Miracles and wonders

THE AGERO SISTERS by Cristina Garca, Picador pounds 15.99
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The Independent Culture
It is all very well for jaded European readers to claim that magic realism has delighted us long enough, but some people's world view just doesn't come without special effects. Cristina Garca's boisterous panorama of Cuba past and present features at least two standard components of magic realism: larger-than-life characters and dramatic portents. And to get the crystal ball rolling, the Aguero patriarch's placenta is snatched by an ill-omened siguapa stygian owl who spatters his mother's blood over the first President of the Cuban Republic.

In the present, one Aguero sister, Reina, is a famously daring six-foot electrician who is happiest with a 70-pound toolbox by her side, even when she is making love - which is often. Reina is struck by lightning while at work up a mahogany tree, where she has been flung by an earthquake. Undaunted, if now patchworked with skin grafts donated by friends and family to heal her lightning burns, Reina quits Cuba for Miami to be reunited with her sister Constancia for the first time in 33 years.

The more feminine Constancia is developing her own range of "Cuban" beauty potions in Miami which is turning big bucks. Everything is bottled in royal blue with their mama's picture on the label. It is the face Constancia now sees when she looks in the mirror - and with some alarm, because this is not just a vague similarity, but a sudden, identical likeness to the mother who banished her from the family circle as a toddler. Both sisters know there is a terrible secret to uncover about their mother's death on a duck-hunting expedition in the Zapata Swamp.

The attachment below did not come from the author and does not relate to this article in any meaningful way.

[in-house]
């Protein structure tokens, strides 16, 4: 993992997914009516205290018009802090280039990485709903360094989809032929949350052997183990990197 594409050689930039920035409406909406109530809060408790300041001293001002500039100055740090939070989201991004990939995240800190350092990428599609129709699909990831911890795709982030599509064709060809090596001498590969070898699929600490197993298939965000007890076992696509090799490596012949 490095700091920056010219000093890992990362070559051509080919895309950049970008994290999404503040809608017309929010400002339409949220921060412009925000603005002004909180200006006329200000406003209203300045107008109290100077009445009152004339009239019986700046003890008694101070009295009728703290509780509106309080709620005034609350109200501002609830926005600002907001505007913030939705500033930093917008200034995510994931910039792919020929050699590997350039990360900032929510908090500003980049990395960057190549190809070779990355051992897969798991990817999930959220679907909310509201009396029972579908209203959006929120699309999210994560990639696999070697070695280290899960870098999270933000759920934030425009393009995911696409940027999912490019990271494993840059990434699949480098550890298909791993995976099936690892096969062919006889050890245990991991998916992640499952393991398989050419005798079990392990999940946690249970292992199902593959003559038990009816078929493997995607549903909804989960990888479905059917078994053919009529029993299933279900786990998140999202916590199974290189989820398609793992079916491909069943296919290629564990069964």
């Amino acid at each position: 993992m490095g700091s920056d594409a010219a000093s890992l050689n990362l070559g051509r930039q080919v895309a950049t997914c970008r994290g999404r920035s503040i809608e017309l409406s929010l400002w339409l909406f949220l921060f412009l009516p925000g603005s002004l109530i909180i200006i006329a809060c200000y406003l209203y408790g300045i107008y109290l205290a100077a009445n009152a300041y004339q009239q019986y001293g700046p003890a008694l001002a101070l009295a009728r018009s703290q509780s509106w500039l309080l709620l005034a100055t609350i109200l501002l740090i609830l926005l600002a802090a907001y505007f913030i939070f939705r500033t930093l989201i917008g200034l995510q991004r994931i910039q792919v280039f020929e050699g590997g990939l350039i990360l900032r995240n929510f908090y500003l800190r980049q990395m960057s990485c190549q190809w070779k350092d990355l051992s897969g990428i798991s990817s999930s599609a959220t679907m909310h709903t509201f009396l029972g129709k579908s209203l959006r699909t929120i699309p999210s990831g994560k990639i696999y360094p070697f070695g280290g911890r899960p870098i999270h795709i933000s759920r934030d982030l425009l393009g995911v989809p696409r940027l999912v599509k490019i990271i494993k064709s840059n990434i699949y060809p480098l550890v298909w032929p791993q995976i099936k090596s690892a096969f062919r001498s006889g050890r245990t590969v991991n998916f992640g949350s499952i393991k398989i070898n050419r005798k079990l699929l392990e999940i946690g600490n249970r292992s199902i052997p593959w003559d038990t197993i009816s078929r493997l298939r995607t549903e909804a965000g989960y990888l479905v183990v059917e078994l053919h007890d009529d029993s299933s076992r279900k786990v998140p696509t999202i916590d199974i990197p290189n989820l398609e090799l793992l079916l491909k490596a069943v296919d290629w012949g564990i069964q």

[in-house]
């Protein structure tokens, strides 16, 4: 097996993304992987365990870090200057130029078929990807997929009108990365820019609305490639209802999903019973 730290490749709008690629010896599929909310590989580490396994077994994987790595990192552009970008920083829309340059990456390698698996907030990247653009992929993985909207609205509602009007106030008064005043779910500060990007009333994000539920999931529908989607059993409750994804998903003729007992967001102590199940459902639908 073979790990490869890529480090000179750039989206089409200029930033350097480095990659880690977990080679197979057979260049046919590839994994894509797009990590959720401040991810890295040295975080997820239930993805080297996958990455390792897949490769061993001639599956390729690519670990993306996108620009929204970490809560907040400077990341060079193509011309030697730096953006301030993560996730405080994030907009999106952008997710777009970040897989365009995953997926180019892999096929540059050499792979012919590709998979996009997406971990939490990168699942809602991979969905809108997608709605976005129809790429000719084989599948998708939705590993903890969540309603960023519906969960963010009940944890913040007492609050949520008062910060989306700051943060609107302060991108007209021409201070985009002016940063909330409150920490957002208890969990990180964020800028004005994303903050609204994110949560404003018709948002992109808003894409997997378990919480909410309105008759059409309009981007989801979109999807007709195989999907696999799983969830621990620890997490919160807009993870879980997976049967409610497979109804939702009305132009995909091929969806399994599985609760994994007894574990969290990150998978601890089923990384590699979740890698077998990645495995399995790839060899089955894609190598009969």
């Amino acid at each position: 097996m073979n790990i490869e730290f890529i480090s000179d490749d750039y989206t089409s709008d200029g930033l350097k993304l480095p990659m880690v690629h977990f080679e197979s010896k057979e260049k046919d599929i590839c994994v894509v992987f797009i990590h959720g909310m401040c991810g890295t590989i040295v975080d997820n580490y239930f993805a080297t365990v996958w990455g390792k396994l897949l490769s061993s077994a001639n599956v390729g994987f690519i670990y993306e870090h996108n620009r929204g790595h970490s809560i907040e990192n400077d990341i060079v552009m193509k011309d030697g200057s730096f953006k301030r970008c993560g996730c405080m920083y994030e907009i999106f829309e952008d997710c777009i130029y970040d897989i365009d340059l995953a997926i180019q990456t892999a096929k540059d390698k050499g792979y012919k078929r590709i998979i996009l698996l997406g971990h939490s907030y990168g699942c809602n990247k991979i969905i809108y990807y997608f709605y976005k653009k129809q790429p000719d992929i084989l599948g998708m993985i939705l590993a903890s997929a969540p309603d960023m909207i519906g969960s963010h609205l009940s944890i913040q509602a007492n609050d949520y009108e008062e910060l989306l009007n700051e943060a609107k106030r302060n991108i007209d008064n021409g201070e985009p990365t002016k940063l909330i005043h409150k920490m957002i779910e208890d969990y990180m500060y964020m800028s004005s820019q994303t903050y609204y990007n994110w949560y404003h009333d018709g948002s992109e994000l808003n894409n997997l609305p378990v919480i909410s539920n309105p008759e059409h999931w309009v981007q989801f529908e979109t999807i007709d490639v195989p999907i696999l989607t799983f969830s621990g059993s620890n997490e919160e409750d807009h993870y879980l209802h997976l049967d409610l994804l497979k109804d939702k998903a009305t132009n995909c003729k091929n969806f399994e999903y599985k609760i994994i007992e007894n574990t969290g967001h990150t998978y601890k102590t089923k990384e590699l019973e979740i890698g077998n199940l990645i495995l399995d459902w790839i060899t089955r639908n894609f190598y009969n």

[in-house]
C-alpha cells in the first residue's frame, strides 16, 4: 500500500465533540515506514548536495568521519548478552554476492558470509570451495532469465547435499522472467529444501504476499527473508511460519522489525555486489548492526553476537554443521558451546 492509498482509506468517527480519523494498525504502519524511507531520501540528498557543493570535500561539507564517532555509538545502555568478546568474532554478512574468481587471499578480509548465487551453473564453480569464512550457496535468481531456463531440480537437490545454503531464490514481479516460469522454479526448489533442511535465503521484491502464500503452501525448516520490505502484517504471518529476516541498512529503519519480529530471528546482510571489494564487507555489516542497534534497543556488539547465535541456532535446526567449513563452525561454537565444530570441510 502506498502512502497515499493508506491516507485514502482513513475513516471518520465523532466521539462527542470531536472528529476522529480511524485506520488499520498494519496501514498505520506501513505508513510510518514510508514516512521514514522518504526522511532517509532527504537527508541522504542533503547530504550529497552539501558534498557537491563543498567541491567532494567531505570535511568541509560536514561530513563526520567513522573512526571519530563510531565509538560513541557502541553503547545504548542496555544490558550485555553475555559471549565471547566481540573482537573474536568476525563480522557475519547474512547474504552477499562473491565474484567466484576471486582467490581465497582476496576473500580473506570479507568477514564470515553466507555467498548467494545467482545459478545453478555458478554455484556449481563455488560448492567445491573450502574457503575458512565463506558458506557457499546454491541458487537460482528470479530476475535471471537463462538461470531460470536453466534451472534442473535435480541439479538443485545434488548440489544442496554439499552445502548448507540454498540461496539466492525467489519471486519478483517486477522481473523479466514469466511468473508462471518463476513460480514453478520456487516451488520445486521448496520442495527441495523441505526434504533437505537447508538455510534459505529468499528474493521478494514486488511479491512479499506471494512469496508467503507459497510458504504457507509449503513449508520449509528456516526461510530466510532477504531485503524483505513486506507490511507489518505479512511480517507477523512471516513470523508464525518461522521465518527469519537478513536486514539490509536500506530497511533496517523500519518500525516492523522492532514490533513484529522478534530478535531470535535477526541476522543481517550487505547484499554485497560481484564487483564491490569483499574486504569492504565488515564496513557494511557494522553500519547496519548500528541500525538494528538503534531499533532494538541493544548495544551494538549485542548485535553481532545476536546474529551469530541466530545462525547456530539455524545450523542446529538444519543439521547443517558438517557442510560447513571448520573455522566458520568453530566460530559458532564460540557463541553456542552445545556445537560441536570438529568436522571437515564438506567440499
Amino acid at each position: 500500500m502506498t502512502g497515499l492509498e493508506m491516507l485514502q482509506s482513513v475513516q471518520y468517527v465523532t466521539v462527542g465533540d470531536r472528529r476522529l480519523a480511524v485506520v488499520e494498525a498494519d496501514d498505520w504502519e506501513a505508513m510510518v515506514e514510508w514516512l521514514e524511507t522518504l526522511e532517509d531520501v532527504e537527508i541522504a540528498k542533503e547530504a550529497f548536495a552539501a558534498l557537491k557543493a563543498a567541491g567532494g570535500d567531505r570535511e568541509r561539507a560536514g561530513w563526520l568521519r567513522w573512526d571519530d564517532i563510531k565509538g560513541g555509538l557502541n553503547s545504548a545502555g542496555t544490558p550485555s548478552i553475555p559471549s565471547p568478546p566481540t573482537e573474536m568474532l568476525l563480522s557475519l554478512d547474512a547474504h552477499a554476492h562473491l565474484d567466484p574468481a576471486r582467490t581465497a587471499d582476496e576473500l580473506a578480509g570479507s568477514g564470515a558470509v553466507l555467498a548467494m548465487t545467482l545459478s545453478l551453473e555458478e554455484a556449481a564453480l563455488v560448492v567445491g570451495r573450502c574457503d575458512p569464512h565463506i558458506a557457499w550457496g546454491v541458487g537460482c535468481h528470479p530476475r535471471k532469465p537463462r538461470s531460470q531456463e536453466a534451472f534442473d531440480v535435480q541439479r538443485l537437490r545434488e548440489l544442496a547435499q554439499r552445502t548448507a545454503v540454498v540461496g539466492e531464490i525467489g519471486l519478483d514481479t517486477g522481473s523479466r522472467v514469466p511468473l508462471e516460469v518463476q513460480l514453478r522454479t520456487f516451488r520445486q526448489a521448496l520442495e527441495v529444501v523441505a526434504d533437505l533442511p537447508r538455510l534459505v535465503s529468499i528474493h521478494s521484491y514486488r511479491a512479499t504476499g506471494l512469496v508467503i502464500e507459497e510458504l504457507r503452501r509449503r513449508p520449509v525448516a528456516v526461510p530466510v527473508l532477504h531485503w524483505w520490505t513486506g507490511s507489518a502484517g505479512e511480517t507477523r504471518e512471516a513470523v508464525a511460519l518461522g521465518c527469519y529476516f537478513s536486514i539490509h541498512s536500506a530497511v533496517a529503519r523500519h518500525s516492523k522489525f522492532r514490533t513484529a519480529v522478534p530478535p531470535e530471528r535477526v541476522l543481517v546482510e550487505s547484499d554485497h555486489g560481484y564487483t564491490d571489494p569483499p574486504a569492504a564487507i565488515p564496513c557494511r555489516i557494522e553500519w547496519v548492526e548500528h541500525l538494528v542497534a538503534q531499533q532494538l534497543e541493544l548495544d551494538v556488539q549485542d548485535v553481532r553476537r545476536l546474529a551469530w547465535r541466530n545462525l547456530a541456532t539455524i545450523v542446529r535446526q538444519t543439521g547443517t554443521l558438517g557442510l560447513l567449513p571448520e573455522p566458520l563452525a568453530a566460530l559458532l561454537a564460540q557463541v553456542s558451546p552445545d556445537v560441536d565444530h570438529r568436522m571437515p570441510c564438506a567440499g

To demonstrate the male version of Cuban exile, Garca gives us Constancia's husband Heberto, erstwhile purveyor of cigars in Manhattan, has joined an underground commando-group that rehearses in the Everglades for one last ultimate takeover of Cuba. Constancia is so unimpressed by this project that she has hidden Heberto's razor, shrunk his underwear and embroidered epithets about vaingloriousness onto his socks.

If Garca is a writer who clearly enjoys a laugh over eccentric detail in the magic realist mode, she also provides impressively economical flashes of insight into a hundred years of the particular revolutionary experience of Cuba and its people.

The Aguero sisters' grandfather was a lector who read Charles Dickens and Victor Hugo aloud to the hand-rollers of the opulent El Cid Cigar Manufacturers at the turn of the century. His son - the sisters' father, Ignacio Aguero - became a renowned scientist entirely through field research, because the right-wing General Gerardo Machado closed down Cuban universities in the early 1930s. The great love of Reina's life, and father of her daughter, was a hero of Castro's revolution. Heberto's father and brother fought at the Bay of Pigs until JFK lost his nerve and pulled his promised air support. And now Heberto swells with pride in the 1990s with the thought of another invasion.

Garca peppers her fact with fancy in the most palatable way and as her voracious cast demand. This is lively storytelling and robust characterisation of a very high order, coming out of a cultural tradition that does not conjure up miracles and magic just for literary effect, but because it considers them as requisites for everyday living.

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